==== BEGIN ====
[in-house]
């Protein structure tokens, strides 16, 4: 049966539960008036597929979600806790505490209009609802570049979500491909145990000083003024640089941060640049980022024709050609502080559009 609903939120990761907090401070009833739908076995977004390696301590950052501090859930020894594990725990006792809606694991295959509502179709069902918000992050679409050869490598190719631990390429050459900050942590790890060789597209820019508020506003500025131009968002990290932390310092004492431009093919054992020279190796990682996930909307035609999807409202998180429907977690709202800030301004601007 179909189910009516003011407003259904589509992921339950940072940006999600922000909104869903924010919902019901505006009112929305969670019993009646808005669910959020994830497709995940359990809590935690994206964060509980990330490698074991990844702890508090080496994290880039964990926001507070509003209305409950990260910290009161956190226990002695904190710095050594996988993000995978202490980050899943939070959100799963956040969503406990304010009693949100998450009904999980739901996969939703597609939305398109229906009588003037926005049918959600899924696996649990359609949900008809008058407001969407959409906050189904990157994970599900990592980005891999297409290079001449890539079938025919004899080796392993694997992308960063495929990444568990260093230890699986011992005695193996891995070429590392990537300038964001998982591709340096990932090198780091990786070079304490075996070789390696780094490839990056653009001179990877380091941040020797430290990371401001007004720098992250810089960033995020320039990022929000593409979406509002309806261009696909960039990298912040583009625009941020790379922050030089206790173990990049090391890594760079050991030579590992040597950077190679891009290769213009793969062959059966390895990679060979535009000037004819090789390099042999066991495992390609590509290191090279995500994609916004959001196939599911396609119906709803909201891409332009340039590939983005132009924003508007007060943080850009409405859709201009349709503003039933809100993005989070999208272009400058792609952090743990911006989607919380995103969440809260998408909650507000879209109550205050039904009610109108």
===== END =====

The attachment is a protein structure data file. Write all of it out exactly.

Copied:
[in-house]
């Protein structure tokens, strides 16, 4: 049966539960008036597929979600806790505490209009609802570049979500491909145990000083003024640089941060640049980022024709050609502080559009 609903939120990761907090401070009833739908076995977004390696301590950052501090859930020894594990725990006792809606694991295959509502179709069902918000992050679409050869490598190719631990390429050459900050942590790890060789597209820019508020506003500025131009968002990290932390310092004492431009093919054992020279190796990682996930909307035609999807409202998180429907977690709202800030301004601007 179909189910009516003011407003259904589509992921339950940072940006999600922000909104869903924010919902019901505006009112929305969670019993009646808005669910959020994830497709995940359990809590935690994206964060509980990330490698074991990844702890508090080496994290880039964990926001507070509003209305409950990260910290009161956190226990002695904190710095050594996988993000995978202490980050899943939070959100799963956040969503406990304010009693949100998450009904999980739901996969939703597609939305398109229906009588003037926005049918959600899924696996649990359609949900008809008058407001969407959409906050189904990157994970599900990592980005891999297409290079001449890539079938025919004899080796392993694997992308960063495929990444568990260093230890699986011992005695193996891995070429590392990537300038964001998982591709340096990932090198780091990786070079304490075996070789390696780094490839990056653009001179990877380091941040020797430290990371401001007004720098992250810089960033995020320039990022929000593409979406509002309806261009696909960039990298912040583009625009941020790379922050030089206790173990990049090391890594760079050991030579590992040597950077190679891009290769213009793969062959059966390895990679060979535009000037004819090789390099042999066991495992390609590509290191090279995500994609916004959001196939599911396609119906709803909201891409332009340039590939983005132009924003508007007060943080850009409405859709201009349709503003039933809100993005989070999208272009400058792609952090743990911006989607919380995103969440809260998408909650507000879209109550205050039904009610109108």